Morris Animal Foundation Announces Call for Equine Health Proposals Related to Colic Research

Morris Animal Foundation is now accepting proposals for research studies on equine colic, with a specific focus on the intestinal tract. Grant applications are due by Monday, September 27, 2021, 4:59 p.m. EST., and will be funded in the 2022 fiscal year.

Proposals should advance the knowledge and understanding of one or more of these areas for colic: risk factors, prevention or early detection, feeding and nutrition, and pathophysiology. The Foundation is not accepting new proposals or resubmissions on other topics under this request for proposals.

Morris Animal Foundation is one of the largest nonprofit organizations worldwide that funds health studies benefiting horses, cats, dogs, llamas, alpacas and wildlife. The Foundation currently is funding 150 studies encompassing a broad spectrum of species and diseases, with approximately $3.3 million in new research funds disbursed annually.

Each year, the Foundation opens four separate calls for its major funding areas – equine, feline, canine and wildlife. This year’s equine topic is based on responses to recent surveys of both horse owners and veterinarians which indicated colic as the area most in need of further research.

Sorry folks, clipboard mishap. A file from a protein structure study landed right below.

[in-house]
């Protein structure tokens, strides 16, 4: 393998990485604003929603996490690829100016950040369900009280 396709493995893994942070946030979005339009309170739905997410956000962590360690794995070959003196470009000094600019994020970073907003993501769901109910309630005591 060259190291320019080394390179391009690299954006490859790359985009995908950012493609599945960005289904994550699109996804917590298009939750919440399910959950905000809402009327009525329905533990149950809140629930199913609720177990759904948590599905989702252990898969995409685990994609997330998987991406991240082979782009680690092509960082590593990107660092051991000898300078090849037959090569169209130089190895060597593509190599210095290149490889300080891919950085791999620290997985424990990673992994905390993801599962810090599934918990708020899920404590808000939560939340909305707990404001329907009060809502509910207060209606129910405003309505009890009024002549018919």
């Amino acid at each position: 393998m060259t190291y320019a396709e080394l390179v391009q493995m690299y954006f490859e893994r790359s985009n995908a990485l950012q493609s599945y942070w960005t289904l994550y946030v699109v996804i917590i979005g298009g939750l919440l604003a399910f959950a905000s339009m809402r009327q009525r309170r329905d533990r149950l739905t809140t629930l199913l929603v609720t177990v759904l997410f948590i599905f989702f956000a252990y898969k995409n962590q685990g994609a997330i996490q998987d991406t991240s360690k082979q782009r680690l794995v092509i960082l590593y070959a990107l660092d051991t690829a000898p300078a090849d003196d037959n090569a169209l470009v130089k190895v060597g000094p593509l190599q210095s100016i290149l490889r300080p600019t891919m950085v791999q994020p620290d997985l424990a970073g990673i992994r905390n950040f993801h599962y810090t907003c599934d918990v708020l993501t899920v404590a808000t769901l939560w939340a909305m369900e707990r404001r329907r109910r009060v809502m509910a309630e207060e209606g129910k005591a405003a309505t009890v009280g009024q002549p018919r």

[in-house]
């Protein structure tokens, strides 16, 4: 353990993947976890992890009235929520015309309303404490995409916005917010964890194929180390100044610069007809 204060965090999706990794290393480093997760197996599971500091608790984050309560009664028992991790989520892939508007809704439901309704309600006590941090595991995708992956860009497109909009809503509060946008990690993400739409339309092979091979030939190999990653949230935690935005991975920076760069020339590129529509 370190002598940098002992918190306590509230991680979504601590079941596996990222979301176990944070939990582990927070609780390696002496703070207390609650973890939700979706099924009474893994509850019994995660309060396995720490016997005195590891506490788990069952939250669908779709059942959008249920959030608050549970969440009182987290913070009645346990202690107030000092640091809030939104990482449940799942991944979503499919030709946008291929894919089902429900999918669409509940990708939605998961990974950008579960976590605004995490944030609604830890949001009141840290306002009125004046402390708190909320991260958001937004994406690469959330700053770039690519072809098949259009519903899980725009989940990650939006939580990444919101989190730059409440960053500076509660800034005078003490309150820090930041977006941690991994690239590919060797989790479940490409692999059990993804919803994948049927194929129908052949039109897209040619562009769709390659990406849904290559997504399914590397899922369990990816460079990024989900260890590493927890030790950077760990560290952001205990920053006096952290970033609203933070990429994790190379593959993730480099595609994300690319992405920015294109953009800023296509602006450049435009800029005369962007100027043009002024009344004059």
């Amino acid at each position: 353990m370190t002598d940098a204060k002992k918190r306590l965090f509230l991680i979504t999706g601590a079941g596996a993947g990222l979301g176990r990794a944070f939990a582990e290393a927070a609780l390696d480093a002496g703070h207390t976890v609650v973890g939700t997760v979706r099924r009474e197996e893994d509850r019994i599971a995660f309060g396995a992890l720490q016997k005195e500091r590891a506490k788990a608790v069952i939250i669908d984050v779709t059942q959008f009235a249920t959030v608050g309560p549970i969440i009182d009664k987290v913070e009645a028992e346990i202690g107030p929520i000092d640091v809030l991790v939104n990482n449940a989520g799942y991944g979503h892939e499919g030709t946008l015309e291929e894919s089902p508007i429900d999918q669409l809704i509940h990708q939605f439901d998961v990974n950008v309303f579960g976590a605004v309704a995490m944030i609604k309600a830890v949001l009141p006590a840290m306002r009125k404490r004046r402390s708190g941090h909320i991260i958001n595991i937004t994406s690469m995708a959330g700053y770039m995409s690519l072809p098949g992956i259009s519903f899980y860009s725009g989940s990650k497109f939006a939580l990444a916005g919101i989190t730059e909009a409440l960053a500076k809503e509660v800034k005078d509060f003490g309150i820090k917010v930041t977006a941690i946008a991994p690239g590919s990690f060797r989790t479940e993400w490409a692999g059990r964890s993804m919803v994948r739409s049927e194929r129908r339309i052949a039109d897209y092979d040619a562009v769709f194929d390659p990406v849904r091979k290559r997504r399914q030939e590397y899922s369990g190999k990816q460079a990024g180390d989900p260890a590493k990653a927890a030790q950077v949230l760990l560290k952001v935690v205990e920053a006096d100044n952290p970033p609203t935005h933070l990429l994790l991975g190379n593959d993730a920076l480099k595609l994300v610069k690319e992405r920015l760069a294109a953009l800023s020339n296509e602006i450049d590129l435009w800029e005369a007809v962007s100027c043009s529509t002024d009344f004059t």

To be considered for funding, applications are reviewed and rated based on scientific rigor and impact for veterinarians and horse owners by the Foundation’s scientific advisory board, comprised of leaders in the international equine research community.

Grant types awarded by the Foundation include Established InvestigatorFirst Award, Fellowship and Pilot Study.

Interested researchers can apply for these grants and find more information at Morris Animal Foundation Apply.

About Morris Animal Foundation
Morris Animal Foundation’s mission is to bridge science and resources to advance the health of animals. Headquartered in Denver, and founded in 1948, it is one of the largest nonprofit animal health research organizations in the world, funding more than $136 million in critical studies across a broad range of species. Learn more at